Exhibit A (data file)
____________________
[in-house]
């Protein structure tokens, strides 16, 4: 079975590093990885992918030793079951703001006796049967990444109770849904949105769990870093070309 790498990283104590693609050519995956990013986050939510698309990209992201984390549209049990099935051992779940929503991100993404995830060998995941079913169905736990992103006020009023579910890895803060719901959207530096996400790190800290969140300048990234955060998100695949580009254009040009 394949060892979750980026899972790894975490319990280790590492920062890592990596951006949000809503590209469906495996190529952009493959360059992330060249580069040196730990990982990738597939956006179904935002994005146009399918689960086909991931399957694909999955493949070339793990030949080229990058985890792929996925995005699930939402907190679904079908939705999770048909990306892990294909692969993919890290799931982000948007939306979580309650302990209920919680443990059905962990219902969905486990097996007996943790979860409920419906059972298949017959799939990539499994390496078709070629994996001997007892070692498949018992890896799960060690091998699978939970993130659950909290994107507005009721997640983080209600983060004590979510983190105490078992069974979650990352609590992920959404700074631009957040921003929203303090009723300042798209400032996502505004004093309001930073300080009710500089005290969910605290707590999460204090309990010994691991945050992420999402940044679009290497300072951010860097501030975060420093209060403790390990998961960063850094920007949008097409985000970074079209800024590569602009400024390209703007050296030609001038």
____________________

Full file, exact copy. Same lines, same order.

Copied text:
[in-house]
């Protein structure tokens, strides 16, 4: 079975590093990885992918030793079951703001006796049967990444109770849904949105769990870093070309 790498990283104590693609050519995956990013986050939510698309990209992201984390549209049990099935051992779940929503991100993404995830060998995941079913169905736990992103006020009023579910890895803060719901959207530096996400790190800290969140300048990234955060998100695949580009254009040009 394949060892979750980026899972790894975490319990280790590492920062890592990596951006949000809503590209469906495996190529952009493959360059992330060249580069040196730990990982990738597939956006179904935002994005146009399918689960086909991931399957694909999955493949070339793990030949080229990058985890792929996925995005699930939402907190679904079908939705999770048909990306892990294909692969993919890290799931982000948007939306979580309650302990209920919680443990059905962990219902969905486990097996007996943790979860409920419906059972298949017959799939990539499994390496078709070629994996001997007892070692498949018992890896799960060690091998699978939970993130659950909290994107507005009721997640983080209600983060004590979510983190105490078992069974979650990352609590992920959404700074631009957040921003929203303090009723300042798209400032996502505004004093309001930073300080009710500089005290969910605290707590999460204090309990010994691991945050992420999402940044679009290497300072951010860097501030975060420093209060403790390990998961960063850094920007949008097409985000970074079209800024590569602009400024390209703007050296030609001038």